I just said in conversation:

Au fil des années, j'en suis venu à me dire que ce que je faisais là ne serait jamais reconnu à sa juste valeur. Ce n’est pourtant pas faute de nous décarcasser pour faire en sorte que ...

{ pourtant / quand même / tout de même / pour autant }

In the flow of conversation, I can usually choose intuitively which of the four contrasting phrases above to use, depending on a surrounding expression, but as to the "ce n’est pourtant pas faute de ...", the why of the near-exclusive use of "pourtant" eludes me. I wonder why I almost never hear other contrasting phrases than "pourtant" used in this particular expression?

As far as I know, "pourtant" seems to imply a rather stronger contrast between the two ideas being presented. And whenever you say "ce n’est pourtant pas faute de ...", a strong contrast is indeed intended. I wonder if this goes some way to explaining the why?


1 Answer 1


Pourtant is the most common adverb that would be used here but there is at least this more formal alternative (pourtant is mainstream):

Ce n'est cependant pas faute de me1 décarcasser...

Your other suggestions quand même / tout de même / pour autant do not work.

The latter because it's not used that way as Lambie already commented.

About quand même and tout de même, I suspect the issue is due to the pas that follows.

Here is an attempt at explaining it:

Used in affirmative sentences, the three adverbs are close:

Il est pourtant parti !

Il est quand même parti !

Il est tout de même parti !

He left, despite a reason not to.

but in negative sentences, they are not:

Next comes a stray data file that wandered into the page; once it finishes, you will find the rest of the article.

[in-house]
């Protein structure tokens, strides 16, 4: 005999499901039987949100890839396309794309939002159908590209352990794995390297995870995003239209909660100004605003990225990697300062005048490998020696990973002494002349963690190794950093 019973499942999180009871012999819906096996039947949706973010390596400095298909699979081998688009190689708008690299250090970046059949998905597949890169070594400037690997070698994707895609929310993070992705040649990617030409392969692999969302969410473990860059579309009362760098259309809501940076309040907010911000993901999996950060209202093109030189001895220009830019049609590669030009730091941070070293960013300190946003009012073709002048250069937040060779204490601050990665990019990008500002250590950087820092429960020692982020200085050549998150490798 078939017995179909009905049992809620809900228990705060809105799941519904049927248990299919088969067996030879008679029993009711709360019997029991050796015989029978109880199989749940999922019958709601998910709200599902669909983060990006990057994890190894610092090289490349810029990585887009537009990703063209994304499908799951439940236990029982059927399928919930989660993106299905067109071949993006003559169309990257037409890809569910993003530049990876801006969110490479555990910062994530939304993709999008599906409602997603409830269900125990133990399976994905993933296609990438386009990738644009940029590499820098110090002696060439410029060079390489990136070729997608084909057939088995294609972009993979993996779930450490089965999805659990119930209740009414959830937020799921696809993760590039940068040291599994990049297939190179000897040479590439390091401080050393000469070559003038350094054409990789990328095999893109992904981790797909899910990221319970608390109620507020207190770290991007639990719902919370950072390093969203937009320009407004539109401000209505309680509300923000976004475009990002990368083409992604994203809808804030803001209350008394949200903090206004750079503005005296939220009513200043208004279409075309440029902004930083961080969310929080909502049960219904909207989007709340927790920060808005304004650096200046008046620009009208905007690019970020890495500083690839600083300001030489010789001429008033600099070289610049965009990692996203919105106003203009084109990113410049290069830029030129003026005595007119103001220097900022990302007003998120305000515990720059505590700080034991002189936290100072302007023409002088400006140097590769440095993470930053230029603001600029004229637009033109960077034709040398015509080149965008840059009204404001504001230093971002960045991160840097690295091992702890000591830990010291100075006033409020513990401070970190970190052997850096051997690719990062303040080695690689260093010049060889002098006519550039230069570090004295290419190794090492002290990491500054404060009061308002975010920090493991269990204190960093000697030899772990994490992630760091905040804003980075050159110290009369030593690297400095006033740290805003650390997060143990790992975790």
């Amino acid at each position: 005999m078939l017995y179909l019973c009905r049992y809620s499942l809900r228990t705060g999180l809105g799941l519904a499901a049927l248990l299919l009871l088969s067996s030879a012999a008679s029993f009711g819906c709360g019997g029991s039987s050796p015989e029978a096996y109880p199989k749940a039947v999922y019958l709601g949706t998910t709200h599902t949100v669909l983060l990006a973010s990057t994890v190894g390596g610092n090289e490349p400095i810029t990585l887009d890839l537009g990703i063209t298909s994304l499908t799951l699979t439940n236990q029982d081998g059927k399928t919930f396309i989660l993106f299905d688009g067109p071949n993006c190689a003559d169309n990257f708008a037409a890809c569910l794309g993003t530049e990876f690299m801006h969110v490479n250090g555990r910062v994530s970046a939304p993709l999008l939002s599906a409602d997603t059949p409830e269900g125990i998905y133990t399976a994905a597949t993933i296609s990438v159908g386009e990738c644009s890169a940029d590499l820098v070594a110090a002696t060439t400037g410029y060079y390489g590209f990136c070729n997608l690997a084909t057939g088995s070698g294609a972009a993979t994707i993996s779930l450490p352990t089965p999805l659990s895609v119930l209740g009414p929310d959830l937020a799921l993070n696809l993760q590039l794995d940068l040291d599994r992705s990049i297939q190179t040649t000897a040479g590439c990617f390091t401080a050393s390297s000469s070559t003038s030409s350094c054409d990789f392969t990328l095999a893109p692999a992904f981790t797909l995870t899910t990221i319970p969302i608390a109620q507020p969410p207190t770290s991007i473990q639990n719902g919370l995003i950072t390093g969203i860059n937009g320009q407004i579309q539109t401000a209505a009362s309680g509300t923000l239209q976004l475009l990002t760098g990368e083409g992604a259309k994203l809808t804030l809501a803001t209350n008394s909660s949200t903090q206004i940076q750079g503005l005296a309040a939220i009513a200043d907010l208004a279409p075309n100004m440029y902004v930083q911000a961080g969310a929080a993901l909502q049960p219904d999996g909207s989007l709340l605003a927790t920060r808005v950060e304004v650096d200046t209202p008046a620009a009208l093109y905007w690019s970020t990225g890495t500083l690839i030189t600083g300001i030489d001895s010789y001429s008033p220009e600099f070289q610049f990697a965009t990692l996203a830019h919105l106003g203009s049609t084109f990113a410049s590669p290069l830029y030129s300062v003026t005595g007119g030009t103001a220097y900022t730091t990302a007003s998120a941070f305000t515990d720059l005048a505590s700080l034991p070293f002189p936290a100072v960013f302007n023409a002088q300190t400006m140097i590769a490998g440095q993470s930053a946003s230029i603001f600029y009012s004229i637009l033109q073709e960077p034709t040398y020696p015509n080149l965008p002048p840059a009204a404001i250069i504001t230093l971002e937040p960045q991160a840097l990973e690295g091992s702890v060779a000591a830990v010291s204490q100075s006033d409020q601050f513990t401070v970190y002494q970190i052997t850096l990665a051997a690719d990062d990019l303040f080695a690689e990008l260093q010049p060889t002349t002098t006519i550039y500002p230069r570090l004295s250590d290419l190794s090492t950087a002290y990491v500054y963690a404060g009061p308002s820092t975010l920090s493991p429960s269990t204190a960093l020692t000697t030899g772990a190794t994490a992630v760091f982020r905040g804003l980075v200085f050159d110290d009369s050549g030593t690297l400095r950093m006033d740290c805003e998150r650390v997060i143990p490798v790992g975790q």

Il n'est pourtant pas parti !

Il n'est quand même pas parti !

Il n'est tout de même pas parti !

In the first sentence, he didn't left while there was a reason to.

The remaining sentences usually means he did left and mark the surprise/disapproval (don't tell me he left!). Appending pas to quand même or tout de même lead to ambiguous expressions. That might be the reason why you won't find it in your sentence.

1 You need to keep the first person here, you are talking about your own experience.

  • So the sudden shift to "nous" pulls you up short? How would you paraphrase the 2nd sentence if you wanted to keep "nous décarcasser"? Perhaps, "malgré" comes in handy? Or how about placing the exclamatory "quand même" at the end: "On se décarcassait pour faire en sorte que ..., quand même !" At any rate, I want some alternative expression that packs as much punch as "Ce n’est pourtant pas faute de ...". Dec 2, 2017 at 1:50
  • To keep nous, I would use ce que nous faisions là / ce que l'on faisait là ce qu'on faisait là. About malgré: Ce n'est malgré tout pas faute de... is possible but perhaps slightly odd. Another adverb is toutefois, but it is very formal. It is unclear what register you are looking for. Your sentences are often very "proper French", more written than conversational French, malgré what the "I just said in conversation" introduction suggests..
    – jlliagre
    Dec 2, 2017 at 2:31
  • Thanks. Not so familiar register... I get that a lot. :P It's especially funny as I rarely read news articles like Le Monde which would usually account for any "stiffness" in one's language. Now that I've got past the "absorbing" phase in French, I'm moving on to organising and fine-tuning my current mixed registers. :P Dec 2, 2017 at 2:45
  • What do you think of: "Et (il faut dire que) c’est pas comme si on ne s'était pas décarcassé pour faire en sorte que ..."? Not word-for-word, but I suppose this is close in meaning to "Ce n’est pourtant pas faute de ...". Incidentally, in this "ce n'est pas comme si" phrasing, Imparfait "On se décarcassait" needs to change into Plus-que-parfait "on s'était décarcassé", correct? But at the same time, doesn't the use of Plus-que-parfait make it sound as if the great effort is just a one-time event, as opposed to something that lasted for some time which is normally expressed by Imparfait? Dec 2, 2017 at 4:02

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